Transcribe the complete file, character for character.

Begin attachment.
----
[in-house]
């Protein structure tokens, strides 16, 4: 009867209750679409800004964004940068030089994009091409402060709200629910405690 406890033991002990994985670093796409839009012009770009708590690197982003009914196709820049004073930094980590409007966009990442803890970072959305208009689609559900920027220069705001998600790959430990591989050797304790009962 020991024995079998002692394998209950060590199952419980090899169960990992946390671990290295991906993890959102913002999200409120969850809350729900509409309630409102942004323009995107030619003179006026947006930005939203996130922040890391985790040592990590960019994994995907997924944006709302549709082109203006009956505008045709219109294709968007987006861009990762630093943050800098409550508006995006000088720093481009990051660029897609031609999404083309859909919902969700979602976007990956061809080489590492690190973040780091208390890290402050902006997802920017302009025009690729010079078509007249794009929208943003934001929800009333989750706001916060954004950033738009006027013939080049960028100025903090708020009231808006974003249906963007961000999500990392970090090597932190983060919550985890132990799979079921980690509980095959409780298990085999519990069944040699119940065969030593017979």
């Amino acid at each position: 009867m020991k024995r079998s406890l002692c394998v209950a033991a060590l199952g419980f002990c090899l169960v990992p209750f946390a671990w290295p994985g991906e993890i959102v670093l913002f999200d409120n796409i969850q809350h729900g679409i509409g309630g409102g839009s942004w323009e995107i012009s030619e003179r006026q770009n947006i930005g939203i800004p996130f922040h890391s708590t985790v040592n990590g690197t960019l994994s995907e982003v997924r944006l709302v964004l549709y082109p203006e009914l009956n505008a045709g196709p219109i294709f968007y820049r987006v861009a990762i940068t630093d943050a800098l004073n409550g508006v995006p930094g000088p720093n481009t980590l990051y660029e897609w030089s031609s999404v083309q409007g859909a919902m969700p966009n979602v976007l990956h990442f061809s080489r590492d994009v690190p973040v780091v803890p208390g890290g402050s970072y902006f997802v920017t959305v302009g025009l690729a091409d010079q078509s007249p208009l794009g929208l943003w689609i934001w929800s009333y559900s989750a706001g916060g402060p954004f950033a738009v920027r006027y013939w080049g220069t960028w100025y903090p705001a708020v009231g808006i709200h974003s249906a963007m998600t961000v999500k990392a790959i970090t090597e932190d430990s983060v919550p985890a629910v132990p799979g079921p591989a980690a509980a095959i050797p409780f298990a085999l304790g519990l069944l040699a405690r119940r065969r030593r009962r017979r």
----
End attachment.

[in-house]
């Protein structure tokens, strides 16, 4: 009867209750679409800004964004940068030089994009091409402060709200629910405690 406890033991002990994985670093796409839009012009770009708590690197982003009914196709820049004073930094980590409007966009990442803890970072959305208009689609559900920027220069705001998600790959430990591989050797304790009962 020991024995079998002692394998209950060590199952419980090899169960990992946390671990290295991906993890959102913002999200409120969850809350729900509409309630409102942004323009995107030619003179006026947006930005939203996130922040890391985790040592990590960019994994995907997924944006709302549709082109203006009956505008045709219109294709968007987006861009990762630093943050800098409550508006995006000088720093481009990051660029897609031609999404083309859909919902969700979602976007990956061809080489590492690190973040780091208390890290402050902006997802920017302009025009690729010079078509007249794009929208943003934001929800009333989750706001916060954004950033738009006027013939080049960028100025903090708020009231808006974003249906963007961000999500990392970090090597932190983060919550985890132990799979079921980690509980095959409780298990085999519990069944040699119940065969030593017979």
């Amino acid at each position: 009867m020991k024995r079998s406890l002692c394998v209950a033991a060590l199952g419980f002990c090899l169960v990992p209750f946390a671990w290295p994985g991906e993890i959102v670093l913002f999200d409120n796409i969850q809350h729900g679409i509409g309630g409102g839009s942004w323009e995107i012009s030619e003179r006026q770009n947006i930005g939203i800004p996130f922040h890391s708590t985790v040592n990590g690197t960019l994994s995907e982003v997924r944006l709302v964004l549709y082109p203006e009914l009956n505008a045709g196709p219109i294709f968007y820049r987006v861009a990762i940068t630093d943050a800098l004073n409550g508006v995006p930094g000088p720093n481009t980590l990051y660029e897609w030089s031609s999404v083309q409007g859909a919902m969700p966009n979602v976007l990956h990442f061809s080489r590492d994009v690190p973040v780091v803890p208390g890290g402050s970072y902006f997802v920017t959305v302009g025009l690729a091409d010079q078509s007249p208009l794009g929208l943003w689609i934001w929800s009333y559900s989750a706001g916060g402060p954004f950033a738009v920027r006027y013939w080049g220069t960028w100025y903090p705001a708020v009231g808006i709200h974003s249906a963007m998600t961000v999500k990392a790959i970090t090597e932190d430990s983060v919550p985890a629910v132990p799979g079921p591989a980690a509980a095959i050797p409780f298990a085999l304790g519990l069944l040699a405690r119940r065969r030593r009962r017979r």